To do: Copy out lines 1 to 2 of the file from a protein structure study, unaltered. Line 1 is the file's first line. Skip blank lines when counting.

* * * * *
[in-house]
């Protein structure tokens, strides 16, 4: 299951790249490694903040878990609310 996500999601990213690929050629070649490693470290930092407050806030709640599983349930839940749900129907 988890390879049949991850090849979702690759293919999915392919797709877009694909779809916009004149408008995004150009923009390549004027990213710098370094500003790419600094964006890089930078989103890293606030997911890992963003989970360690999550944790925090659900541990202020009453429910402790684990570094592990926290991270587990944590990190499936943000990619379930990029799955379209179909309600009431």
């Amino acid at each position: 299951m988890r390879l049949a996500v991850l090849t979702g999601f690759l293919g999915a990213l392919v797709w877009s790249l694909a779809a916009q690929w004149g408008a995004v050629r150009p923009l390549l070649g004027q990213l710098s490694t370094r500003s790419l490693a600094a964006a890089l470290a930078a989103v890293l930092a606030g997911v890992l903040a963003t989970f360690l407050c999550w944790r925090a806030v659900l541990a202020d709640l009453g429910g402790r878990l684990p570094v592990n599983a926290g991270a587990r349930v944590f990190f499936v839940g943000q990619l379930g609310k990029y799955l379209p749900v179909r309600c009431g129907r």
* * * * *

[in-house]
């Protein structure tokens, strides 16, 4: 299951790249490694903040878990609310 996500999601990213690929050629070649490693470290930092407050806030709640599983349930839940749900129907 988890390879049949991850090849979702690759293919999915392919797709877009694909779809916009004149408008995004150009923009390549004027990213710098370094500003790419600094964006890089930078989103890293606030997911890992963003989970360690999550944790925090659900541990202020009453429910402790684990570094592990926290991270587990944590990190499936943000990619379930990029799955379209179909309600009431």